This is food.
Someone asked me today why this mass shooting is a QTPOC issue and not just an issue for “all of us.” Thank you Juana María Rodriguez for putting some of the reasons why queerness and Latinidad (Afrx and otherwise) matter in this moment, why they are conjoined, why none of that means this isn’t still an issue for ALL of us (as opposed to either we grieve or you grieve and really, y’all, how ridiculous and heartless a scenario), and why this is about a mass shooting but also la cultura and our socialization in it, kinship, empire, borders, and much more:
“Dancing is often the first way we learn how to conform to the culturally defined rules around heterosexuality, to move our bodies in appropriately gendered ways. So there is a special significance to being able to dance Latin music in a queer nightclub, pecho a pecho (chest to chest), corazón a corazón (heart to heart), with whomever you want.For queer Latinos, and those still struggling to find which letter of the LGBTQ alphabet best fits them, Latin night at Pulse meant a whole lot more than just a place to dance and hang out with friends, it was a space of queer Latinx affirmation and possibilities….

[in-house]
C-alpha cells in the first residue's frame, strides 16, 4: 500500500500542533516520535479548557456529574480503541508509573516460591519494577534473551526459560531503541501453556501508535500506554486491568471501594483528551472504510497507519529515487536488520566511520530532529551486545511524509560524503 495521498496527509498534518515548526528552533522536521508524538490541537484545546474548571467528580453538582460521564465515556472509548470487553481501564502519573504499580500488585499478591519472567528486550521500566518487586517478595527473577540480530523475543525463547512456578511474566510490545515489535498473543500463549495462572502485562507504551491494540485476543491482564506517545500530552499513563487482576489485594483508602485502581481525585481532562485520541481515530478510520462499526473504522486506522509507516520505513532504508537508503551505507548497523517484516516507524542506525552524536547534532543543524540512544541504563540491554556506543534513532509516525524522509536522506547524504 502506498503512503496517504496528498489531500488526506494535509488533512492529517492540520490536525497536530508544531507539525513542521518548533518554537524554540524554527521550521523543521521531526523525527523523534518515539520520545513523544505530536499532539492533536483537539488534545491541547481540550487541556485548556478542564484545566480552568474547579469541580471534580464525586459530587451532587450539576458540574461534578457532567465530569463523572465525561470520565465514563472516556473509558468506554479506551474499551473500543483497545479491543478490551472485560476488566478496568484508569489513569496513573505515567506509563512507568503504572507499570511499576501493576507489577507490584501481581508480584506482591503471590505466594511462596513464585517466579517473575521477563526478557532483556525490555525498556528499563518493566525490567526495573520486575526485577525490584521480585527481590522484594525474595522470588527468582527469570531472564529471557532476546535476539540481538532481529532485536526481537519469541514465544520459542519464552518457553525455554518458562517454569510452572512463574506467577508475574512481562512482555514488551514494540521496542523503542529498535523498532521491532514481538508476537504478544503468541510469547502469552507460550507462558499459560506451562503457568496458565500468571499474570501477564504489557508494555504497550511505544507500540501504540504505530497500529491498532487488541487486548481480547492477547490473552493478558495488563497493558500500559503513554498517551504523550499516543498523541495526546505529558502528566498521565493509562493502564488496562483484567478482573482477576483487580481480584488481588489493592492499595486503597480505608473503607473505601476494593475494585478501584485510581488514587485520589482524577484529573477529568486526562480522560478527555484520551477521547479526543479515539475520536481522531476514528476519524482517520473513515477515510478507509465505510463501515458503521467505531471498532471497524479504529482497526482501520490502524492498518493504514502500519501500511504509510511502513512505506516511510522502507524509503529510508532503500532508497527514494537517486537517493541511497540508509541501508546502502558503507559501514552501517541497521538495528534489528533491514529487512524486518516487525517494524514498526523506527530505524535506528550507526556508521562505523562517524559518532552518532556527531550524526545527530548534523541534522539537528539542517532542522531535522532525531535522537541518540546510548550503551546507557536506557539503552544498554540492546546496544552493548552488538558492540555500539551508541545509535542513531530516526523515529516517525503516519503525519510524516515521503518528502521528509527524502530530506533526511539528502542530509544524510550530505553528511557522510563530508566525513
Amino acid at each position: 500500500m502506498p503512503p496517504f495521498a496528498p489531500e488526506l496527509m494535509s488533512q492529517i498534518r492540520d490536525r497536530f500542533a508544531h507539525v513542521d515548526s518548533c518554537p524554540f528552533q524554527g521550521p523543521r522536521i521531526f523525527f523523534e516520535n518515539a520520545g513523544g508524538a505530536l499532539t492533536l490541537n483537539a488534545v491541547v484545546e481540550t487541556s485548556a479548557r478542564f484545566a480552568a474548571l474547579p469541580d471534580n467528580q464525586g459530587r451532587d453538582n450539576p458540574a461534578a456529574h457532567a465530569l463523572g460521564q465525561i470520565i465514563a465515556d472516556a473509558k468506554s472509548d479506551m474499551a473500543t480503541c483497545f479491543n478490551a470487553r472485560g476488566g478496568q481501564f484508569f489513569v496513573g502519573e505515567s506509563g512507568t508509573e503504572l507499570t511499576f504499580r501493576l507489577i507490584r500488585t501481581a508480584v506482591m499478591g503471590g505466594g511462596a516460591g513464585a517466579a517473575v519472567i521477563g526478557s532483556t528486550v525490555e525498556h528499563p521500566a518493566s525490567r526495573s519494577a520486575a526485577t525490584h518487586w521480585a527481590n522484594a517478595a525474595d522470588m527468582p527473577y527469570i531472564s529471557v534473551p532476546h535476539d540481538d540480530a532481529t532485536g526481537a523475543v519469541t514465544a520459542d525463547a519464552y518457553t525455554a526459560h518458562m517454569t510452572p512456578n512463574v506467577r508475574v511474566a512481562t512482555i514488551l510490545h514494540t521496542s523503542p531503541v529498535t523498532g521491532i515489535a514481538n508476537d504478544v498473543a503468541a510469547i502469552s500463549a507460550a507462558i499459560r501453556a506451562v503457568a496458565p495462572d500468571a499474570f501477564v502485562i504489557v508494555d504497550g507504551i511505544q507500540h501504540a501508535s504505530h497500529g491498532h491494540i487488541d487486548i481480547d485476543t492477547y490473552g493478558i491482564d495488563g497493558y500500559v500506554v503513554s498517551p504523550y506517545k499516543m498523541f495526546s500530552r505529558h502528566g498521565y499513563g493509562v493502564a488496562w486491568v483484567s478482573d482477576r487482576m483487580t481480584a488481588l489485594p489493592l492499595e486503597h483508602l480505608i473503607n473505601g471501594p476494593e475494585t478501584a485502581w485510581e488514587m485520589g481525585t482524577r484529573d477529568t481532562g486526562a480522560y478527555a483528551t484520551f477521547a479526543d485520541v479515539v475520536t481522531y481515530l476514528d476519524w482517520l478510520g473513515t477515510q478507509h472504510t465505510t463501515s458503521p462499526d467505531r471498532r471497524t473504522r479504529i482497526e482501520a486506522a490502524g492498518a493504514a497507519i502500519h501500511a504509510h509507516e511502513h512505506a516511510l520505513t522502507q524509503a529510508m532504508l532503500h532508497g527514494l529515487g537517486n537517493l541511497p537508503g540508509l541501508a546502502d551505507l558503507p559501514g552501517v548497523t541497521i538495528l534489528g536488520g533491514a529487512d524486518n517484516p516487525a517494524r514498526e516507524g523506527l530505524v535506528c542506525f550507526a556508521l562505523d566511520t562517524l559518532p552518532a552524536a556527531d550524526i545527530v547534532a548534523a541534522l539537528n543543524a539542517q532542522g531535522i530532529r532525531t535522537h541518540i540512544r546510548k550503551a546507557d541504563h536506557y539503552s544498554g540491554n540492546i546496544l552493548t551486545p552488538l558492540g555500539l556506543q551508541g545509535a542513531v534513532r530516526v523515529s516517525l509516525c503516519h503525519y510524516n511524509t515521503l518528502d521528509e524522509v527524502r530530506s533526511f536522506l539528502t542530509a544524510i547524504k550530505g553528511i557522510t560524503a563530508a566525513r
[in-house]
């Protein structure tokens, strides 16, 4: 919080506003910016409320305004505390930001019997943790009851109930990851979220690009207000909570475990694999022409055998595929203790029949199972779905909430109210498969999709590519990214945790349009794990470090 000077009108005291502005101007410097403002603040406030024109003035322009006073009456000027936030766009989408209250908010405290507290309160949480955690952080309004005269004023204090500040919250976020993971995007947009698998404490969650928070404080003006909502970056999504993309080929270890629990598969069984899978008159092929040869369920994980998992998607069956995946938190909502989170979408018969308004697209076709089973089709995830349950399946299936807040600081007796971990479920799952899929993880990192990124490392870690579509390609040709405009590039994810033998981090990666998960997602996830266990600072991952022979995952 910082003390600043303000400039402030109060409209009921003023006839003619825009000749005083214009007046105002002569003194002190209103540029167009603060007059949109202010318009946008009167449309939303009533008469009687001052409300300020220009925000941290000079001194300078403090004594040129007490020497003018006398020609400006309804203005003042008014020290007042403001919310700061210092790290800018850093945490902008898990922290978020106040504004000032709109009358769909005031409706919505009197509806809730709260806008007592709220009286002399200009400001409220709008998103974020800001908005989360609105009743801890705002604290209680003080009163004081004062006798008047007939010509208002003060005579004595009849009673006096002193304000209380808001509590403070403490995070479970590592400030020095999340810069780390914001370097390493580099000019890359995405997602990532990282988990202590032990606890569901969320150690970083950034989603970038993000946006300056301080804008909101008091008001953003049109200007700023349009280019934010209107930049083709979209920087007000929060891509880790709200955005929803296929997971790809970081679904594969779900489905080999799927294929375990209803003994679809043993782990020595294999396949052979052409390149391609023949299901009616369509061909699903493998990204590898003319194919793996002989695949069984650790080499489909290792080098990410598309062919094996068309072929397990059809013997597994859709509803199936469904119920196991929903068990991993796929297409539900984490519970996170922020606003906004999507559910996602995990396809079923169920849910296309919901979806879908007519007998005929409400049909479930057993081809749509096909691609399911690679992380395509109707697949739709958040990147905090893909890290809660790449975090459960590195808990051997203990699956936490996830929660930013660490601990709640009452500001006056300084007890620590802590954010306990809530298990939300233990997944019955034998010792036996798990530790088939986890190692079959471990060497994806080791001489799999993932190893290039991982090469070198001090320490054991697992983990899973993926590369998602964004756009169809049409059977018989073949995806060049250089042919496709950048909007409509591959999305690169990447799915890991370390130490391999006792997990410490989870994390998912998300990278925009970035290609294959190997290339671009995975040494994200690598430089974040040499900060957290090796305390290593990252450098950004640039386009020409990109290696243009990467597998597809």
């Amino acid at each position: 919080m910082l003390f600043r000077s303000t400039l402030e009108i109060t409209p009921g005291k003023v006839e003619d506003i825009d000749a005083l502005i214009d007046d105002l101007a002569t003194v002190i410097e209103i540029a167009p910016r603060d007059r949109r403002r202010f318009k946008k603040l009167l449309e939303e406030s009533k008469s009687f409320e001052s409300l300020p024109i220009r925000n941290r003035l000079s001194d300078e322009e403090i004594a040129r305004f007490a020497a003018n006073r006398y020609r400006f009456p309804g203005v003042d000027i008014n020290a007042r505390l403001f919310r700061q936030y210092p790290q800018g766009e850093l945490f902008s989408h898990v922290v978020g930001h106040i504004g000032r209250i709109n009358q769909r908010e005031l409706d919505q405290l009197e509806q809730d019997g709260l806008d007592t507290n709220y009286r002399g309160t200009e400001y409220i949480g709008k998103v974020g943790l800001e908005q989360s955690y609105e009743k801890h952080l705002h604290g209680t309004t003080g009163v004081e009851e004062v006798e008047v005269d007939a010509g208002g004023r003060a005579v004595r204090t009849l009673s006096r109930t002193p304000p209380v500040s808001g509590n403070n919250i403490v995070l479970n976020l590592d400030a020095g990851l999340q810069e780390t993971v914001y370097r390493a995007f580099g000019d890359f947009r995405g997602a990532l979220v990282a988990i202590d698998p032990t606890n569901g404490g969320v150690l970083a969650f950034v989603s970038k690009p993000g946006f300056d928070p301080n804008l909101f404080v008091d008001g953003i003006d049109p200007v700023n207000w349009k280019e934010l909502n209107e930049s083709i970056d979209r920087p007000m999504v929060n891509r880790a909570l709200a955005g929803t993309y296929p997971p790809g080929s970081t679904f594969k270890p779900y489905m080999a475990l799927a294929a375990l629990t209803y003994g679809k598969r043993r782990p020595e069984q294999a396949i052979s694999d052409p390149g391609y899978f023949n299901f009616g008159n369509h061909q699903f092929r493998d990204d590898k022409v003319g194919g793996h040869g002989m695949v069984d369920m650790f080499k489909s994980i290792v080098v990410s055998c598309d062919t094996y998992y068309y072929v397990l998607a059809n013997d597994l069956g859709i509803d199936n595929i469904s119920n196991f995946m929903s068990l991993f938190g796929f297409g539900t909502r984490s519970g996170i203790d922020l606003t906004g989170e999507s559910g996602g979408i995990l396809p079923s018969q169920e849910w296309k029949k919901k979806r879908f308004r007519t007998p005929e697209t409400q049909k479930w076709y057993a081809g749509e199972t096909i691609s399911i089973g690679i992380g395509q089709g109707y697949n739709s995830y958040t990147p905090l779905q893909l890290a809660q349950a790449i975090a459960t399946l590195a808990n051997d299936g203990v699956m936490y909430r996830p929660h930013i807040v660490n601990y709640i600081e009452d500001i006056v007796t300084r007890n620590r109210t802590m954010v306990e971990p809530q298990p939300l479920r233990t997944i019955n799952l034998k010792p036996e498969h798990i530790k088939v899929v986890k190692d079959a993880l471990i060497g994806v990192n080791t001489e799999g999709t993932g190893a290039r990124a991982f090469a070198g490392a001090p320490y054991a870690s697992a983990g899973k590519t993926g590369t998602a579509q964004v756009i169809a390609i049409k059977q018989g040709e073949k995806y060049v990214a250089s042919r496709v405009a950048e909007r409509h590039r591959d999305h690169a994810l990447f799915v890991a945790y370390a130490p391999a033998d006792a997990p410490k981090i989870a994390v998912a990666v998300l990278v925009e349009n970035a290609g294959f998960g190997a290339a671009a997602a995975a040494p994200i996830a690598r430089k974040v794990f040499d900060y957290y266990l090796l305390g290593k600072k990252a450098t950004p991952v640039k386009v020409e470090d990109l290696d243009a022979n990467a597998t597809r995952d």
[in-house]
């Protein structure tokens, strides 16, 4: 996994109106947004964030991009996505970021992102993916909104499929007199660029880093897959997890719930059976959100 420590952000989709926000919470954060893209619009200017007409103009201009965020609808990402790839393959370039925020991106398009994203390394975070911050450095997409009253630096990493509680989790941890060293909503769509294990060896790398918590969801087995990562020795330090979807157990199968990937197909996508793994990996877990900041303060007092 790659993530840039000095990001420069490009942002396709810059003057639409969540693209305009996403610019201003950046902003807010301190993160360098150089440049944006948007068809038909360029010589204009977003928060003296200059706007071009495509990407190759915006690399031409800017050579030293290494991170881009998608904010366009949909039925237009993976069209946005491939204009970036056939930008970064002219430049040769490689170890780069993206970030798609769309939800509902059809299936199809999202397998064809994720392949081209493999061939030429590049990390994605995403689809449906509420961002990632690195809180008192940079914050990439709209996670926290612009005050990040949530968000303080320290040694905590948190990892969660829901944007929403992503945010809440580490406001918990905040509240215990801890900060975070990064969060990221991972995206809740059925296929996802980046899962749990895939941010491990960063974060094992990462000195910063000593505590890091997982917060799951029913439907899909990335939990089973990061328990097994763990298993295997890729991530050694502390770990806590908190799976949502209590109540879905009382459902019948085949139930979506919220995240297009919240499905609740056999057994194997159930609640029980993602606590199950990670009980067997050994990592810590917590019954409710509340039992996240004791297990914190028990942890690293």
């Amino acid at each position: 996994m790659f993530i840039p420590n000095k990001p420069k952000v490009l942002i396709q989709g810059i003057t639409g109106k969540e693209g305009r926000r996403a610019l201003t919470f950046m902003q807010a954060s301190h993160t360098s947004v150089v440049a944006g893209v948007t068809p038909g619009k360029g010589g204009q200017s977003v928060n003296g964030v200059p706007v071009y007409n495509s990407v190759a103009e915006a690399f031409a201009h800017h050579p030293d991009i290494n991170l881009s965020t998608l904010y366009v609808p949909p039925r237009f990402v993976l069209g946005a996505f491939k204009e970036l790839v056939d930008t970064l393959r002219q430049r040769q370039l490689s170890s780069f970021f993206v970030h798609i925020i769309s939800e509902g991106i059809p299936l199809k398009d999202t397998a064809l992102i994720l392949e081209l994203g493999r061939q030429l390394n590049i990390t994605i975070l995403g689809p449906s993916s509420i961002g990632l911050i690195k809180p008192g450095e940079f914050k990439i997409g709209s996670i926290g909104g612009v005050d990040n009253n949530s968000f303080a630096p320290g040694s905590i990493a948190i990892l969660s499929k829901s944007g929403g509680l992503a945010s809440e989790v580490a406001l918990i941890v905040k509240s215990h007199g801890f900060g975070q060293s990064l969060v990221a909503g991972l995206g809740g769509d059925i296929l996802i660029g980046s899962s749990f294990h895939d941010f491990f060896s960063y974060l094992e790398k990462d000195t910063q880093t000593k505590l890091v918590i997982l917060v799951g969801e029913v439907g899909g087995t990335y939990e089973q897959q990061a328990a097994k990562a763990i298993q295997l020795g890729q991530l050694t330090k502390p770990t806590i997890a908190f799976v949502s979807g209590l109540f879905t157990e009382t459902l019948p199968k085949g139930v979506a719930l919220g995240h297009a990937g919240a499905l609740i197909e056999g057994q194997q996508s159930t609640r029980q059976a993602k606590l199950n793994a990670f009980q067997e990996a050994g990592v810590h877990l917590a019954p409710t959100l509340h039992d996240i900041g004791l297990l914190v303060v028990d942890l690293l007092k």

“While gay bars have never really been places of safety, they have been spaces of bravery, activism, and resilience. Let’s remember that Latin night exists because many gay clubs have a history of racial profiling, excluding not just Latin rhythms and beats, but the black and brown bodies that carry them…
“In this moment of grief, let us remember the dead, but let us love and honor them for who they were. The vast majority were queer, a community that has a long history of being attacked, ridiculed, and targeted in this country; over half the victims were Puerto Ricans, economic refugees of the debt crisis perpetuated by vulture hedge funds, and their political allies in Congress; some were undocumented; many continue to live with the tragic afterlife of the AIDS pandemic, hoping that their health care would keep them well another day, and many were gender-variant and trans, folks denied the basic dignity of urinating in peace in public facilities….”